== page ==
5 Tips To Make Your Posts More Readable, Pt. 2

5 Tips To Make Your Posts More Readable, Pt. 2

Last week, I wrote an article on 5 Ways To Make Your Posts More Readable. I want to elaborate on several other ways to make your posts more “readable.” Just to refresh, my original five tips to make your posts more readable included:
  1. Break up your posts into smaller chunks.
  2. Separate your posts into 3-4 main sections with bolded sub-headings.
  3. Use numbered and bulleted lists.
  4. Add quotes from other sources.
  5. Use visually interesting pictures.

If you have not yet read my original post on how to make your posts more readable, you can do so here.

The Goal: Turn Passing Vistors Into Readers

If you are trying to build traffic, it is important to focus on increasing the likelihood that a passing visitor will take the time to read the post based on its initial readability. Several factors come into play in order to make your articles more readable. The goal is to inspire visitors to read your articles.

TIP #1. Make your font size readable. I’m not going to lie, I was once guilty of using a 9pt font on my blog – and I guarantee that most people who attempted to read my blog either enlarged the text or simply left. Don’t take that chance. Use at least an 11pt size font for your main body text. Additionally, by using a line-height of 1.5, you are making your posts easier to visually digest, as each line is separated a little bit more.

TIP #2. Make sure the background contrasts with the foreground body text. Far too often I see a blog with clashing color combinations. Stick to dark text on a white background or white text on a dark background.

A new trend among blogs is to use a body text font-color that is a dark gray instead of black. I think a darker gray instead of black makes the text easier on the eyes. I use a dark gray on my blog which looks a lot better than a flat black.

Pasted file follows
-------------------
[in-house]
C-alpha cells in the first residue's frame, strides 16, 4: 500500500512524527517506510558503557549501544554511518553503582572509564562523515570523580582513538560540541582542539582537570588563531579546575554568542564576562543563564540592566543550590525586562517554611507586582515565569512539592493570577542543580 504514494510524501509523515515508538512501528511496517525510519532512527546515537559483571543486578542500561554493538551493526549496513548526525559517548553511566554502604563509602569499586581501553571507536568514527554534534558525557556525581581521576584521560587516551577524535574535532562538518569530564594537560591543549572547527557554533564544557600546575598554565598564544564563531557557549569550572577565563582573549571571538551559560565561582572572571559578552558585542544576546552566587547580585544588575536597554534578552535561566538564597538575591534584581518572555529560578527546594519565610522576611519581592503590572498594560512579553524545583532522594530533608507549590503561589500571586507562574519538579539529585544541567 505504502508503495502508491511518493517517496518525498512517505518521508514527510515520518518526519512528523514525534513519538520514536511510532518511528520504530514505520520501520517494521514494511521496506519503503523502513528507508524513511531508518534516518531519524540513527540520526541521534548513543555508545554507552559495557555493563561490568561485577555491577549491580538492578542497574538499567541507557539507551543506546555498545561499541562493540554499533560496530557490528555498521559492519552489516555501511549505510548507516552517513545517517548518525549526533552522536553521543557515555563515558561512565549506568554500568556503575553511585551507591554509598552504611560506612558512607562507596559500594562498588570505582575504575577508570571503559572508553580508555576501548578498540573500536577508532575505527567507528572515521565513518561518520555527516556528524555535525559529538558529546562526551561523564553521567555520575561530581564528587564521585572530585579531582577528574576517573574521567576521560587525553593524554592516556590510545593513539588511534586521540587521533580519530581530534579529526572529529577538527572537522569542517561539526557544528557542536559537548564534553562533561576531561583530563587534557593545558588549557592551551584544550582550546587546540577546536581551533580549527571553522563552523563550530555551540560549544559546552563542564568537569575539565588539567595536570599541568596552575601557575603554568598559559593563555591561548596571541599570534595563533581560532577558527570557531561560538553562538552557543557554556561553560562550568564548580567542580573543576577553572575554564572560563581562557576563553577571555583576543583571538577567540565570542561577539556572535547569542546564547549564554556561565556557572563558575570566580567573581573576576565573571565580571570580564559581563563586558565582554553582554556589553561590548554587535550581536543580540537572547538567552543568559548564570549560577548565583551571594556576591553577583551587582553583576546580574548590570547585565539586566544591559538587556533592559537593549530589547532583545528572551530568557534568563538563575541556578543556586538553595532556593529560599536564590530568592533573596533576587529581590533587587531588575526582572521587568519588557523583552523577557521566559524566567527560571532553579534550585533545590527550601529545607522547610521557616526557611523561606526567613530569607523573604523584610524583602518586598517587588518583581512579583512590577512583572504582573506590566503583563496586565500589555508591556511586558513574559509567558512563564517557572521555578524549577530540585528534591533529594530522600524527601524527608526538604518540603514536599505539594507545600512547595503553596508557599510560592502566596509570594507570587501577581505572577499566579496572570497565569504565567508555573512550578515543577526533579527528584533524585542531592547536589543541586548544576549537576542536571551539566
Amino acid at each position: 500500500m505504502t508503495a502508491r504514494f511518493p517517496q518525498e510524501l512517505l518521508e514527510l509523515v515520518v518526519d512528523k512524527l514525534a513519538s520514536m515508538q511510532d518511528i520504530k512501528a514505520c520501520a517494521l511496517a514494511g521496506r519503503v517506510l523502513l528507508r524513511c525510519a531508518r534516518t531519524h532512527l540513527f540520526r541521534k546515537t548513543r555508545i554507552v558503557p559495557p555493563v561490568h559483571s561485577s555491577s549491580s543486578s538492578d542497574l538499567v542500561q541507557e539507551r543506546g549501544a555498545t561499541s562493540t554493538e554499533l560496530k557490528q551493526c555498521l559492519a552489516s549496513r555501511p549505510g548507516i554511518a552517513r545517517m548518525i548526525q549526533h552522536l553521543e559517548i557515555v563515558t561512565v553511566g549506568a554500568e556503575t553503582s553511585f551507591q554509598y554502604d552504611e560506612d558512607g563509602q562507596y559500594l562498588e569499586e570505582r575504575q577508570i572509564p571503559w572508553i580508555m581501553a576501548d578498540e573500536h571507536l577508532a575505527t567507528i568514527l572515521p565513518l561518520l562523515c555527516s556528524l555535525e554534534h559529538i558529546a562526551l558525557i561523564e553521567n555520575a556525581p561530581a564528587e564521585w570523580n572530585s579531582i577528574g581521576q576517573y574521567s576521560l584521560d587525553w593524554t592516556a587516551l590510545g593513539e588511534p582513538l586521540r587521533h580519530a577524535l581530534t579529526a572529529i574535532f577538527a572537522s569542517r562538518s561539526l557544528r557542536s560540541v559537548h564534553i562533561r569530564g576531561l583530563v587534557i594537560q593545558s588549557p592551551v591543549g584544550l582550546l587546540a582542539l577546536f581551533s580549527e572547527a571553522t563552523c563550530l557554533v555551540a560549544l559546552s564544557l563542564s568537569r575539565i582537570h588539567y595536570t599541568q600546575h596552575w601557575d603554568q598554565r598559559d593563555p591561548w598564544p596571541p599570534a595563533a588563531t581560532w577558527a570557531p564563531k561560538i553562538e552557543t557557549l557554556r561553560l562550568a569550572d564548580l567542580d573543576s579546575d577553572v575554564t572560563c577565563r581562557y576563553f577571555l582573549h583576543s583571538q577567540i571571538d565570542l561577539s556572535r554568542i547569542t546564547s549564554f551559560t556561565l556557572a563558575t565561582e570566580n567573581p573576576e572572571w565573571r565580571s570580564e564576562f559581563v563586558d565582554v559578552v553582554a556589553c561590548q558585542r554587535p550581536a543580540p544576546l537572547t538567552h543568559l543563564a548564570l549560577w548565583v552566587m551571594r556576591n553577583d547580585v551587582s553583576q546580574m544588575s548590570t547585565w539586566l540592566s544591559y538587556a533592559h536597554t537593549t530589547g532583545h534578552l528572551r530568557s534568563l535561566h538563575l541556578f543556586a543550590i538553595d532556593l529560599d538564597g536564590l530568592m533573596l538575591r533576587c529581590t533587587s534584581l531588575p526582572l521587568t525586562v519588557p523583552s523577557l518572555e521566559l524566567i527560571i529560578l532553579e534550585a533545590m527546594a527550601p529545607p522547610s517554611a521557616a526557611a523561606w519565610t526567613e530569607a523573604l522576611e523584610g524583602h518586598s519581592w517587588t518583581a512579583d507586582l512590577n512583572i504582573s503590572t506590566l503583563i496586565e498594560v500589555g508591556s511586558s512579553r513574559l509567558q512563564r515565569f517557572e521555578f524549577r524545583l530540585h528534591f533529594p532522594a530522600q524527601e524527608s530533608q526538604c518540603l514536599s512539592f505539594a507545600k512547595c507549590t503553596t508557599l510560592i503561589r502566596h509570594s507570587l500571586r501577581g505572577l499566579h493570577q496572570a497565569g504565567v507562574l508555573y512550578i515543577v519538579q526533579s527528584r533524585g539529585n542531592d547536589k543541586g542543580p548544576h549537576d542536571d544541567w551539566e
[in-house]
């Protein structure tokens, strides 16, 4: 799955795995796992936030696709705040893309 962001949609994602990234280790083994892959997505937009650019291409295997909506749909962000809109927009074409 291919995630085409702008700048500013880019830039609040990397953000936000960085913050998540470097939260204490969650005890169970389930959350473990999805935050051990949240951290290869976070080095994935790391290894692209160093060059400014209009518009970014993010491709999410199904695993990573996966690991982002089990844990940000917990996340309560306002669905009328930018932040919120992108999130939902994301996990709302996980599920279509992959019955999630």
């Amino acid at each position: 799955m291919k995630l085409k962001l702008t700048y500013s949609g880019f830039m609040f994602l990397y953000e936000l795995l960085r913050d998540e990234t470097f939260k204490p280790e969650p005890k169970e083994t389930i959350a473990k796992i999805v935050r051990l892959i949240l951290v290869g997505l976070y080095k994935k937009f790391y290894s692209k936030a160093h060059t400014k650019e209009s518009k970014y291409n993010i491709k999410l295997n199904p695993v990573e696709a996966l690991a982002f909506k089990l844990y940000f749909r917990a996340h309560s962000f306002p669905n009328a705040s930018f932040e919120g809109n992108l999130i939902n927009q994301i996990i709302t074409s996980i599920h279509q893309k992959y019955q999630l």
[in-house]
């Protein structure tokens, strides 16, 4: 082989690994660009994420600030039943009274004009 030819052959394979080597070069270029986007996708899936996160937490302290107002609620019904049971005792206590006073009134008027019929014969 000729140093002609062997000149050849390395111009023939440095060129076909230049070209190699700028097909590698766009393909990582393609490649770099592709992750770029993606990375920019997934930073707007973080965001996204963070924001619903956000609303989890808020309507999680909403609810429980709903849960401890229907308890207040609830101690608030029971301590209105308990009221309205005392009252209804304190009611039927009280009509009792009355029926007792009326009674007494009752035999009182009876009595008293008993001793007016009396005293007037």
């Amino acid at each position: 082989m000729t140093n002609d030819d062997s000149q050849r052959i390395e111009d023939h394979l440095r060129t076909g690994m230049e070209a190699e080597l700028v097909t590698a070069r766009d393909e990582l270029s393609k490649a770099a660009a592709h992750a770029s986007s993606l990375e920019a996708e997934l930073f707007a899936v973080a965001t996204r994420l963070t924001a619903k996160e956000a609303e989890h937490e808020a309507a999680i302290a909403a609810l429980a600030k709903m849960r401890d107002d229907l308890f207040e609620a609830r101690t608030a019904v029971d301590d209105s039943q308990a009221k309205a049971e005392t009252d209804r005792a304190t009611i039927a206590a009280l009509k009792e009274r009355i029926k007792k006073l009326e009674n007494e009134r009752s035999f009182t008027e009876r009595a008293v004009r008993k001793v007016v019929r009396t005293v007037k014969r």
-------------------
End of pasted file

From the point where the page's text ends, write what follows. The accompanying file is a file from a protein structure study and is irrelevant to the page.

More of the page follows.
I use to be a big fan of white text on a dark background, but I am trying to move away from that as research suggests that lighter colors are more attractive than darker colors.

bookTIP #3. Aspire to make your spelling and grammar perfect. Spelling and grammar are often overlooked in the blogosphere. Given my philosophy that everything we do, no matter how small, is a statement about ourselves, I strongly advise you to take the time to ensure that your spelling and grammar are as perfect as you can make them; you are thereby going one step further at conveying professionalism.

People like Shoemoney have made it almost trendy to not care about spelling and grammar, but please remember – he is an already successful and well-respected Internet personality. Most of us have not achieved that status yet.

TIP #4. Make sure your post frequency is aligned with your post length. Too often, I see posts that are either too short or too long for the blogger’s posting frequency. There is nothing wrong with either – if you already have a large, dedicated readership, then do what works. For some people, like Maki from Dosh Dosh, his readers have come to expect lengthy, detailed write-ups. Other people, like Shoemoney, get away with more frequent, shorter posts.

Since I am somewhere in-between them with respect to posting frequency, I like to post articles that are not super-lengthy, but not super-short. The rule to remember is that if you post more often (multiple times per day), then make your posts shorter, but if you post only a few times a week, your readers will appreciate lengthier and more detailed write-ups. My average word count for each post is 400-600 words.